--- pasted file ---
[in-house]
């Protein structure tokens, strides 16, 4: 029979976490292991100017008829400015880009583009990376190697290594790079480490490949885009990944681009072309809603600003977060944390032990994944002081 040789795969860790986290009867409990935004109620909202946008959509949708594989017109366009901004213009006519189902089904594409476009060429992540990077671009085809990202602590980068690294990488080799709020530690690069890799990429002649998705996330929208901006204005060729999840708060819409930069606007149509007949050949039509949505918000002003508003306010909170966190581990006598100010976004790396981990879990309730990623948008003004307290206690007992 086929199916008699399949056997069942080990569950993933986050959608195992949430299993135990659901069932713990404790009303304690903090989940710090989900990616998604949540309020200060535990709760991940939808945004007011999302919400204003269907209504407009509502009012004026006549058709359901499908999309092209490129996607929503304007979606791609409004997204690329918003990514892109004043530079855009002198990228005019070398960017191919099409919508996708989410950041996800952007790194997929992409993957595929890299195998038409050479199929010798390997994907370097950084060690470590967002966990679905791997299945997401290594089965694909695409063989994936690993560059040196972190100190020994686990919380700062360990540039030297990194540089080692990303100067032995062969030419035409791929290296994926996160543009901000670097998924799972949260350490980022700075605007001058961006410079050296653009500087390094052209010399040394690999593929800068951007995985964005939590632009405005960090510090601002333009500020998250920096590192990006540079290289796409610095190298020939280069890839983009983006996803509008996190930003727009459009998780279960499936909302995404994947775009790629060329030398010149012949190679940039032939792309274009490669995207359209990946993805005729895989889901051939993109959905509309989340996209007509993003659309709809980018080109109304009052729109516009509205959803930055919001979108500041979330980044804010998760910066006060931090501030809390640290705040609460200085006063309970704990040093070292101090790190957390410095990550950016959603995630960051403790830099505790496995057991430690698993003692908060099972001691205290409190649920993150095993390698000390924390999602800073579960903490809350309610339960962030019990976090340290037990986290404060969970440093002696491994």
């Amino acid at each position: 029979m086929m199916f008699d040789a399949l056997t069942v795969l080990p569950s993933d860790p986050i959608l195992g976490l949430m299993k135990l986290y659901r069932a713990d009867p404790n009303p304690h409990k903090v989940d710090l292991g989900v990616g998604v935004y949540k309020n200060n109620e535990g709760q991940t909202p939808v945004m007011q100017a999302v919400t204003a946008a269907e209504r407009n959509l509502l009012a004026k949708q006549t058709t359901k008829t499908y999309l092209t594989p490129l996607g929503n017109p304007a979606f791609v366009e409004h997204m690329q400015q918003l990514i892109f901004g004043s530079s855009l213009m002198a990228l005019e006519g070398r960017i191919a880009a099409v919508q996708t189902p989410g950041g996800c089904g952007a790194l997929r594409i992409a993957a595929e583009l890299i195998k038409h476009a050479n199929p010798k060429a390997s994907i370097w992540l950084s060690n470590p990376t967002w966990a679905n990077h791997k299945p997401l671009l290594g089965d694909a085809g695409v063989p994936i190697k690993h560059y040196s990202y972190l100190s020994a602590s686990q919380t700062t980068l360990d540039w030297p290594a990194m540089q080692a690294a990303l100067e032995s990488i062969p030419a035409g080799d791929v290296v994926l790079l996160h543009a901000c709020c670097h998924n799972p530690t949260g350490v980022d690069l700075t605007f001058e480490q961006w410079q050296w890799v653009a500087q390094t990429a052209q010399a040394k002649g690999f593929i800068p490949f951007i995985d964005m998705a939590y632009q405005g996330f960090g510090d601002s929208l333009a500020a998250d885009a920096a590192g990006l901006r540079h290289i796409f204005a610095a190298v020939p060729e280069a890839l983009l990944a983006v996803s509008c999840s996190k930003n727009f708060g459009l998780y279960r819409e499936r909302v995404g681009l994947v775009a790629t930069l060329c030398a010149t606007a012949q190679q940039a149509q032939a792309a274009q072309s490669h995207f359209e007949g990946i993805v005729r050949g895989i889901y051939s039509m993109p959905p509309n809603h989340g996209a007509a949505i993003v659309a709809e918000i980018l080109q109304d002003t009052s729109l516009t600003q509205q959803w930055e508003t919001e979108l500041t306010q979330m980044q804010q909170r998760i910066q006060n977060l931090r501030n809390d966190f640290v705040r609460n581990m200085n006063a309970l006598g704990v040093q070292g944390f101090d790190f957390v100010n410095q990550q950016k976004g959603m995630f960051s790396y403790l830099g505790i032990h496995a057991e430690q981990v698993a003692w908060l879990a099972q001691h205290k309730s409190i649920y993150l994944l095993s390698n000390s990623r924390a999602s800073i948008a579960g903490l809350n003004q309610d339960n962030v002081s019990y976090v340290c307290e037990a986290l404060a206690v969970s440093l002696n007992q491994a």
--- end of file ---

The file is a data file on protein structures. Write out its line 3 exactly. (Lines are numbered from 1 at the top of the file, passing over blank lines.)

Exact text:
């Amino acid at each position: 029979m086929m199916f008699d040789a399949l056997t069942v795969l080990p569950s993933d860790p986050i959608l195992g976490l949430m299993k135990l986290y659901r069932a713990d009867p404790n009303p304690h409990k903090v989940d710090l292991g989900v990616g998604v935004y949540k309020n200060n109620e535990g709760q991940t909202p939808v945004m007011q100017a999302v919400t204003a946008a269907e209504r407009n959509l509502l009012a004026k949708q006549t058709t359901k008829t499908y999309l092209t594989p490129l996607g929503n017109p304007a979606f791609v366009e409004h997204m690329q400015q918003l990514i892109f901004g004043s530079s855009l213009m002198a990228l005019e006519g070398r960017i191919a880009a099409v919508q996708t189902p989410g950041g996800c089904g952007a790194l997929r594409i992409a993957a595929e583009l890299i195998k038409h476009a050479n199929p010798k060429a390997s994907i370097w992540l950084s060690n470590p990376t967002w966990a679905n990077h791997k299945p997401l671009l290594g089965d694909a085809g695409v063989p994936i190697k690993h560059y040196s990202y972190l100190s020994a602590s686990q919380t700062t980068l360990d540039w030297p290594a990194m540089q080692a690294a990303l100067e032995s990488i062969p030419a035409g080799d791929v290296v994926l790079l996160h543009a901000c709020c670097h998924n799972p530690t949260g350490v980022d690069l700075t605007f001058e480490q961006w410079q050296w890799v653009a500087q390094t990429a052209q010399a040394k002649g690999f593929i800068p490949f951007i995985d964005m998705a939590y632009q405005g996330f960090g510090d601002s929208l333009a500020a998250d885009a920096a590192g990006l901006r540079h290289i796409f204005a610095a190298v020939p060729e280069a890839l983009l990944a983006v996803s509008c999840s996190k930003n727009f708060g459009l998780y279960r819409e499936r909302v995404g681009l994947v775009a790629t930069l060329c030398a010149t606007a012949q190679q940039a149509q032939a792309a274009q072309s490669h995207f359209e007949g990946i993805v005729r050949g895989i889901y051939s039509m993109p959905p509309n809603h989340g996209a007509a949505i993003v659309a709809e918000i980018l080109q109304d002003t009052s729109l516009t600003q509205q959803w930055e508003t919001e979108l500041t306010q979330m980044q804010q909170r998760i910066q006060n977060l931090r501030n809390d966190f640290v705040r609460n581990m200085n006063a309970l006598g704990v040093q070292g944390f101090d790190f957390v100010n410095q990550q950016k976004g959603m995630f960051s790396y403790l830099g505790i032990h496995a057991e430690q981990v698993a003692w908060l879990a099972q001691h205290k309730s409190i649920y993150l994944l095993s390698n000390s990623r924390a999602s800073i948008a579960g903490l809350n003004q309610d339960n962030v002081s019990y976090v340290c307290e037990a986290l404060a206690v969970s440093l002696n007992q491994a």